The present invention will be more clearly understood on reading the
detailed description below of illustrative but non-limiting examples and from figure 1
appended hereto, which illustrates a longitudinal sectional view of an installation
according to the invention.
To manufacture " functional" glazing assemblies (solar-controlled glazing,
low-emissivity glazing, heated windows, etc.), it is usual practice to deposit a thin-film
multilayer comprising at least one functional layer on a substrate.
When this functional layer (or these functional layers) is (or are) especially
based on silver, it is necessary to deposit a silver layer (thickness between 8 and
15 nm) whose normal emissivity and/or electronic resistivity are minimal.
To do this, it is known that the silver layer must be deposited on an oxide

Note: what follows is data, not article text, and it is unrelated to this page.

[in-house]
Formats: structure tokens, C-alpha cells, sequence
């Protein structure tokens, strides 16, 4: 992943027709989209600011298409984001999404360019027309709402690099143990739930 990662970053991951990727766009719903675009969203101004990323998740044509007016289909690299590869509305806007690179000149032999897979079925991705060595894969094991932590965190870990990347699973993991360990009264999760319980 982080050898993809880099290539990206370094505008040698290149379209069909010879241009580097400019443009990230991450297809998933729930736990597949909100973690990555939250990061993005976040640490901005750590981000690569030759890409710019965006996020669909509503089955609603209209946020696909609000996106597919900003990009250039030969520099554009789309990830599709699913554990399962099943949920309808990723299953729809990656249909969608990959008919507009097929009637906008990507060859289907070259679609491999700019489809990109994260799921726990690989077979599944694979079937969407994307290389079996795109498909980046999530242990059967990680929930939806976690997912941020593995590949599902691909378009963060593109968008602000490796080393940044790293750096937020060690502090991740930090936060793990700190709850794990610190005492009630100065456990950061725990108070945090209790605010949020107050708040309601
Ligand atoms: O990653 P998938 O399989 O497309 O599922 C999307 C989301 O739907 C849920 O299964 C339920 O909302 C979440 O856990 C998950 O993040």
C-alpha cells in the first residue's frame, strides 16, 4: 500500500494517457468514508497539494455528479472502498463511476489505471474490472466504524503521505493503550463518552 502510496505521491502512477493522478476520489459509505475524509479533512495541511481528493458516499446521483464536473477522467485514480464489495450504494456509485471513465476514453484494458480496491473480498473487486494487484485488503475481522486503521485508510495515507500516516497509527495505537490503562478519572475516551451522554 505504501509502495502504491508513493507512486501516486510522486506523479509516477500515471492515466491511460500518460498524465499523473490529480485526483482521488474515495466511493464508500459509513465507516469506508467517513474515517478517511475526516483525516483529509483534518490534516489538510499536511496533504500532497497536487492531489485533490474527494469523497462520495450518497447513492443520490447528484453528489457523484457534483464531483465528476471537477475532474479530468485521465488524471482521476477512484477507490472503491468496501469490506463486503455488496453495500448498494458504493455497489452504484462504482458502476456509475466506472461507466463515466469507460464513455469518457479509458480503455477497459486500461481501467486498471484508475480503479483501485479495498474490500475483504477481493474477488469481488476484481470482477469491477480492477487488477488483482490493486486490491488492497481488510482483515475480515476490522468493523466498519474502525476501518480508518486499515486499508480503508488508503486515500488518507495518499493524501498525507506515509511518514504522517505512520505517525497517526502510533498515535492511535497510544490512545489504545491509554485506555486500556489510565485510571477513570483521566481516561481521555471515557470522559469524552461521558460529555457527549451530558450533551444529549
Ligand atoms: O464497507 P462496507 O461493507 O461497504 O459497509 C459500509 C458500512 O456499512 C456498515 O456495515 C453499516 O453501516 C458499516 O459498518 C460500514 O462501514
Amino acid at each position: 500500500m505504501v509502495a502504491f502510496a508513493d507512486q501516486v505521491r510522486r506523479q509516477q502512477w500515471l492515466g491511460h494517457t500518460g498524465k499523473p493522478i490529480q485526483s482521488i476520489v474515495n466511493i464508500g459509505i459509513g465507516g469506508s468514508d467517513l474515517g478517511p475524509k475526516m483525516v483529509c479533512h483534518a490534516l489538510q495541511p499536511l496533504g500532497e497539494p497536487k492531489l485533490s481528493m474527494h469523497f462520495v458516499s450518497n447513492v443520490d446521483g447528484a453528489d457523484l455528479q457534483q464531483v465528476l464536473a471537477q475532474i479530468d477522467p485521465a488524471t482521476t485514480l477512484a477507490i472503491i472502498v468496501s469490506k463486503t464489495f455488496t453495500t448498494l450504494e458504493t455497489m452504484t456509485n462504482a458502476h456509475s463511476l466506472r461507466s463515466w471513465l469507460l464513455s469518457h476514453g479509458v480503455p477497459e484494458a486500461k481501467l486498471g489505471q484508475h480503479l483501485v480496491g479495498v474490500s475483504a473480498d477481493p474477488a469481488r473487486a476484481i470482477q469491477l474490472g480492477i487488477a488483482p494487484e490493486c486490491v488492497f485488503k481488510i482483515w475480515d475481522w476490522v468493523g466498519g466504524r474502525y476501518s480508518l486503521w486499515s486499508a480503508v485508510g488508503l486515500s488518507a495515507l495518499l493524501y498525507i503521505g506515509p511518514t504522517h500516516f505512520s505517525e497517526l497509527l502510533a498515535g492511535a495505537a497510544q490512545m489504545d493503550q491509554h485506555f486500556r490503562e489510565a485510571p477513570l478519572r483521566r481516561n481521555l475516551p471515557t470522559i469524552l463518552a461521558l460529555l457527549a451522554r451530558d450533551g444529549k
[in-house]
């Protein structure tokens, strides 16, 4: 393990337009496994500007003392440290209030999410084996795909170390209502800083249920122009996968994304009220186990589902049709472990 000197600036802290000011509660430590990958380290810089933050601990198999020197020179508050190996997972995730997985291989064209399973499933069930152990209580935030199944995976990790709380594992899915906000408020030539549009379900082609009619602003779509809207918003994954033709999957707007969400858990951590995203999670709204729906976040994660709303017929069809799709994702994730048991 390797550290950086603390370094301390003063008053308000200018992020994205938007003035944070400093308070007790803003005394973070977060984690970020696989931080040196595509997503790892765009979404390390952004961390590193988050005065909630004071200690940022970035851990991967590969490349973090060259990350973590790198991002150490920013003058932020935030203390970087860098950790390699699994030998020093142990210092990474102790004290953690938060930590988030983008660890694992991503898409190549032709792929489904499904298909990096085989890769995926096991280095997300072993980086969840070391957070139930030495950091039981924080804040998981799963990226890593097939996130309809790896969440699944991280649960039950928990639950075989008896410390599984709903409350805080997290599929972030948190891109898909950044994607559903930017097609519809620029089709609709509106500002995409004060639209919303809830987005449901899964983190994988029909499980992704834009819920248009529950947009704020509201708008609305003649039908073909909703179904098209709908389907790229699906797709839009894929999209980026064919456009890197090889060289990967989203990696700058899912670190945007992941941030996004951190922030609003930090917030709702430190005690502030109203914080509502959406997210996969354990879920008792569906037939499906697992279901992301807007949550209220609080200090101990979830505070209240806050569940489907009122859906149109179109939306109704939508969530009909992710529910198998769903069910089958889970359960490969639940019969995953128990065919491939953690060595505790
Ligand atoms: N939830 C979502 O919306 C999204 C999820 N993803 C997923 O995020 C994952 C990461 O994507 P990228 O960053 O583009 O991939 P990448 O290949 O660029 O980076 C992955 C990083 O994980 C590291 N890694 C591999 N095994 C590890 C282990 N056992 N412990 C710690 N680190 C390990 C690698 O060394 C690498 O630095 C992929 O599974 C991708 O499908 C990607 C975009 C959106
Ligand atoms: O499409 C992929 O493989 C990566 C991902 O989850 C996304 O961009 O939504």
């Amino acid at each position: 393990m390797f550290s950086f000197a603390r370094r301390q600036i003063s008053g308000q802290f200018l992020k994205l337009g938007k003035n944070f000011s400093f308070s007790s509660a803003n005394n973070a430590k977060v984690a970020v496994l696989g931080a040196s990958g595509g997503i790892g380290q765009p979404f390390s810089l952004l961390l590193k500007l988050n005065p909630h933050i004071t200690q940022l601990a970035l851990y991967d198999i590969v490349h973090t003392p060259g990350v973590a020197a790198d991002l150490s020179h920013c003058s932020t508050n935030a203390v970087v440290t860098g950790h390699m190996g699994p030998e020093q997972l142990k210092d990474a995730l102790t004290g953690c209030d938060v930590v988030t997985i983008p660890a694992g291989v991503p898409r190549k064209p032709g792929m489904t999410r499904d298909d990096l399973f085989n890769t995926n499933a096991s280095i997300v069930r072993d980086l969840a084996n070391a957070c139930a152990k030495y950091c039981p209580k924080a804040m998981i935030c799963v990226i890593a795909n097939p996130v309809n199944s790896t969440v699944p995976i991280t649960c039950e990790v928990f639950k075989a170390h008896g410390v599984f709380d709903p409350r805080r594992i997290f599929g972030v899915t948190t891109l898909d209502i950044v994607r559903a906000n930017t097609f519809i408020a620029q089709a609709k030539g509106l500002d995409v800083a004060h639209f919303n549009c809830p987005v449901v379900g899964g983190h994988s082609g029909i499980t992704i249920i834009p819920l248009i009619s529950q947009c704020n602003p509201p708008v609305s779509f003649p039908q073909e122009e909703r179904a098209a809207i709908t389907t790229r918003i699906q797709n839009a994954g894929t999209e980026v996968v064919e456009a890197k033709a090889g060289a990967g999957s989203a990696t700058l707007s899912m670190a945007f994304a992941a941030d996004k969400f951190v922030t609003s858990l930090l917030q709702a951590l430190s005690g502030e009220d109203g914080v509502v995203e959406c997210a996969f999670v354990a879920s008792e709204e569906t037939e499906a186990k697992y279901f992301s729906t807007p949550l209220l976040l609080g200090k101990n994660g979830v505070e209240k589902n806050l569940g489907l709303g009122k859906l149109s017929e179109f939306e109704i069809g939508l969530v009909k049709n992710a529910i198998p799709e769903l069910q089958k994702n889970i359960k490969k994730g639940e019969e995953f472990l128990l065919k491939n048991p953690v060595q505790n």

sublayer which is :
(i) made of perfectly crystallized zinc (wurtzite phase) with a preferred
orientation formed by the basal planes ((0002) planes) parallel to the substrate ; and
(ii) perfectly smooth (minimal roughness).
The current technical solutions for depositing the zinc oxide do not allow
both these characteristics to be obtained.
For example:
- the solutions for crystallizing zinc oxide (by heating the substrate,
increasing the cathode power, increasing the thickness and increasing the oxygen
content) result in an increase in the roughness of the layer, which leads to an
appreciable degradation in the performance of the silver layer deposited on top ; and
- the solutions for depositing a zinc oxide which is smooth or has a low